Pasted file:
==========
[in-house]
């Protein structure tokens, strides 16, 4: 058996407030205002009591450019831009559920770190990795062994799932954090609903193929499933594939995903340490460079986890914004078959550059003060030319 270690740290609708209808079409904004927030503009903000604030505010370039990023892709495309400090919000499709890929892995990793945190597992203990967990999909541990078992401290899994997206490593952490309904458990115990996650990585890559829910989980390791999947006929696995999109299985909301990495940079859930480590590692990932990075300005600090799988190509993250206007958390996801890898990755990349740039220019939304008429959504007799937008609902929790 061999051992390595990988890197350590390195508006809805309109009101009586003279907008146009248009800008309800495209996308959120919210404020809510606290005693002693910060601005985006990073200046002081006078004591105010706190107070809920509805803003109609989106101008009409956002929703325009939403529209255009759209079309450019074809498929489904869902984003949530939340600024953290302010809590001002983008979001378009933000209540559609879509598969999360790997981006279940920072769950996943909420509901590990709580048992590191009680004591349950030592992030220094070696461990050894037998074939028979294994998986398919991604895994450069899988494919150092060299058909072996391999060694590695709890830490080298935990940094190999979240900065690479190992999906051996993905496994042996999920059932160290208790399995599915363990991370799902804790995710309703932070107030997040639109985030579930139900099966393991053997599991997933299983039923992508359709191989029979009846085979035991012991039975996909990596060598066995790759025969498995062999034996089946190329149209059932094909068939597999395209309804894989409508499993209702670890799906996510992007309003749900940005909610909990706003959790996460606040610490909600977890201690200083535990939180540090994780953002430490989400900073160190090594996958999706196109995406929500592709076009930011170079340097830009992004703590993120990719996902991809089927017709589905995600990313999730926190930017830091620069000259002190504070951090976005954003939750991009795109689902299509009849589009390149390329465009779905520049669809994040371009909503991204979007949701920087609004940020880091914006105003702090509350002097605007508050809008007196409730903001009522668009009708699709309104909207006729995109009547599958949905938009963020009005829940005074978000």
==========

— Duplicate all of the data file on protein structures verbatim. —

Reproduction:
[in-house]
């Protein structure tokens, strides 16, 4: 058996407030205002009591450019831009559920770190990795062994799932954090609903193929499933594939995903340490460079986890914004078959550059003060030319 270690740290609708209808079409904004927030503009903000604030505010370039990023892709495309400090919000499709890929892995990793945190597992203990967990999909541990078992401290899994997206490593952490309904458990115990996650990585890559829910989980390791999947006929696995999109299985909301990495940079859930480590590692990932990075300005600090799988190509993250206007958390996801890898990755990349740039220019939304008429959504007799937008609902929790 061999051992390595990988890197350590390195508006809805309109009101009586003279907008146009248009800008309800495209996308959120919210404020809510606290005693002693910060601005985006990073200046002081006078004591105010706190107070809920509805803003109609989106101008009409956002929703325009939403529209255009759209079309450019074809498929489904869902984003949530939340600024953290302010809590001002983008979001378009933000209540559609879509598969999360790997981006279940920072769950996943909420509901590990709580048992590191009680004591349950030592992030220094070696461990050894037998074939028979294994998986398919991604895994450069899988494919150092060299058909072996391999060694590695709890830490080298935990940094190999979240900065690479190992999906051996993905496994042996999920059932160290208790399995599915363990991370799902804790995710309703932070107030997040639109985030579930139900099966393991053997599991997933299983039923992508359709191989029979009846085979035991012991039975996909990596060598066995790759025969498995062999034996089946190329149209059932094909068939597999395209309804894989409508499993209702670890799906996510992007309003749900940005909610909990706003959790996460606040610490909600977890201690200083535990939180540090994780953002430490989400900073160190090594996958999706196109995406929500592709076009930011170079340097830009992004703590993120990719996902991809089927017709589905995600990313999730926190930017830091620069000259002190504070951090976005954003939750991009795109689902299509009849589009390149390329465009779905520049669809994040371009909503991204979007949701920087609004940020880091914006105003702090509350002097605007508050809008007196409730903001009522668009009708699709309104909207006729995109009547599958949905938009963020009005829940005074978000």